CATA, i-CANADA Call for New Broadband Policy Model to Deal With Usage-Based Billing, Service Provision
February 1, 2011

OTTAWA, February 01/11  --  Canada’s largest high-technology organization joined supporters of an initiative to connect Canada with ultra-fast communications, to call today for the creation of a new model for the implementation of broadband in Canada.  The call for a unified approach was made in response to the controversial decision recently by Canada’s communications regulator to allow usage-based billing for Internet delivery.

“Fast and affordable communications is vital to society as well as business,”  stated John Reid, President of the Canadian Advanced Technology Alliance (CATA).  “We are in danger of falling even further behind the rest of the world if we can’t develop a new, workable model for the adoption of broadband  --  the fundamental infrastructure for today’s knowledge economy. We need to collectively resolve issues such as usage-based billing within the framework of a larger national plan."

“Our i-CANADA program to accelerate the development of connected communities and to regain Canada’s leadership in the digital economy is in danger of getting tangled,” said Bill Hutchison, Chair of the i-CANADA program.  “We have a New National Dream that will bring global leadership through the use of ultra-fast intelligent communications and collaboration within communities to reach new levels of economic, environmental and social growth and prosperity.  This dream is being threatened by a start-and-stop policy environment in Canada.”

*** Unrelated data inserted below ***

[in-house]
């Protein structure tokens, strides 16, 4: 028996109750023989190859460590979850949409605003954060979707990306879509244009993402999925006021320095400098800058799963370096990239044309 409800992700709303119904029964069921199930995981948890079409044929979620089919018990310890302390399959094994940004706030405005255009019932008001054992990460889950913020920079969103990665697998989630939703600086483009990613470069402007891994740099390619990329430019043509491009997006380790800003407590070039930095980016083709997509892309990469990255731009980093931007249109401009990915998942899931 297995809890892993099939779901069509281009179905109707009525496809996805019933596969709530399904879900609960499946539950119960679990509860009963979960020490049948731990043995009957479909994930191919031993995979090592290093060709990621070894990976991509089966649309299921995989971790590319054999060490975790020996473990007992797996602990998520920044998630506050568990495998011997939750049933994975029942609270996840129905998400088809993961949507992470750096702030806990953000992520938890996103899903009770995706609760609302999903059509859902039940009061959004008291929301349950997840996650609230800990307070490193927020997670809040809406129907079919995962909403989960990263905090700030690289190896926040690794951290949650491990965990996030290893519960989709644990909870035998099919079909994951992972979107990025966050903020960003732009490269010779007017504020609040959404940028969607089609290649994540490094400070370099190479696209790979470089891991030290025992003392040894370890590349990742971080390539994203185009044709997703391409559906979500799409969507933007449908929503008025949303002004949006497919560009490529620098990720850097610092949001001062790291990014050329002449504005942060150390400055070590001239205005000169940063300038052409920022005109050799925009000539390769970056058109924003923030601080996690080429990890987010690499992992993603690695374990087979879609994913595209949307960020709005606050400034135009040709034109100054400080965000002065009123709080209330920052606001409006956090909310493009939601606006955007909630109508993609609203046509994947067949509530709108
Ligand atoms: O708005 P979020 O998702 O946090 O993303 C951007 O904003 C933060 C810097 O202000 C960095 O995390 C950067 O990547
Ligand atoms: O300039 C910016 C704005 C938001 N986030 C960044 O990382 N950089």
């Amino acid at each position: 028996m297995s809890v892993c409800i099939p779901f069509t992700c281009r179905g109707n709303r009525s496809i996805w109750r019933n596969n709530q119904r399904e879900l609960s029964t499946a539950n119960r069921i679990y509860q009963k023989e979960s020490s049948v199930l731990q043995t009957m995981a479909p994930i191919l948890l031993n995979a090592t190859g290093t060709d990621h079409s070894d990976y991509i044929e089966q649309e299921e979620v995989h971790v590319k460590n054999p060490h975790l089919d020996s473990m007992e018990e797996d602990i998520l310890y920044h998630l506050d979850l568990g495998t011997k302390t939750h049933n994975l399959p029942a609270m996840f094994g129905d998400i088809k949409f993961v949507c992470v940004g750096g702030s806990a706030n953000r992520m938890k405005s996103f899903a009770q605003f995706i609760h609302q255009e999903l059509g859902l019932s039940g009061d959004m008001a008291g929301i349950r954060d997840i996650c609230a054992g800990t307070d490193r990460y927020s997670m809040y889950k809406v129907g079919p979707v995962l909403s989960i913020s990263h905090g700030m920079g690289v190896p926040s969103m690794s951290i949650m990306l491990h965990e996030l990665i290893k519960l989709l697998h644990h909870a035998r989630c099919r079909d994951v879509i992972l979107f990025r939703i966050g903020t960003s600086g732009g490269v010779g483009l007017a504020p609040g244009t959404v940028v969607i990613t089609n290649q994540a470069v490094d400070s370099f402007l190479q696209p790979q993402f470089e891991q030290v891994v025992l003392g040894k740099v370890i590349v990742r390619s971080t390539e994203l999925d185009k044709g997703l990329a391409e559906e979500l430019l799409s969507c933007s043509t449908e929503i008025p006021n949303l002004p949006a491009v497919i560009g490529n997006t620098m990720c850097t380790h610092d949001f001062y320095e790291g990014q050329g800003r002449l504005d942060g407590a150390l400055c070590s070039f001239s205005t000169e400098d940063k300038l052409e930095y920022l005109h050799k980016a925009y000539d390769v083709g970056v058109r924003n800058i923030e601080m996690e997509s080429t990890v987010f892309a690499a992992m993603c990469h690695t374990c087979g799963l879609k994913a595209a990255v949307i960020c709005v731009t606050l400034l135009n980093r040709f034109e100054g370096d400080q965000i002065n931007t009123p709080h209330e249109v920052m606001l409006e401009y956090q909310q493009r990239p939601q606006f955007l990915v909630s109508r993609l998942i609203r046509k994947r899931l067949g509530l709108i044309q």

Mr. Hutchison illustrated some of the crippling problems that Canadian society faces due to the lack of a consensual overall model:  “There may be as many as 700,000 homes in Canada that lack broadband Internet access, and many of those who have it are complaining of speeds so slow that they are barely faster than dial-up.  By comparison, the U.S. government’s “National Broadband Plan” sets a target speed of ‘affordable’ 100 megabits-per-second Internet service connecting at least 100 million homes by 2020.  Australia has pledged $43-billion to the creation of a high-speed network.

“We need a firm consensus in Canada on what our ‘baseline’ of acceptable speed and cost is,” said Mr. Hutchison.  “Businesses need to plan, communities need to build jobs, and residents need access to services such as online health care and education.”

Conflicts like the one over usage-based billing can only be resolved to everyone’s satisfaction if Canada has a strategy for broadband development:  “The old model where the private sector is expected to pay for infrastructure development from their profits, has greatly changed,” indicated Mr. Hutchison.  “Now that communications is a ‘commodity’, it no longer affords the same level of profit to the telecommunications companies.  We need a new model for infrastructure development.  We have a good momentum going, but we need a national debate to be able to resolve the broadband issue."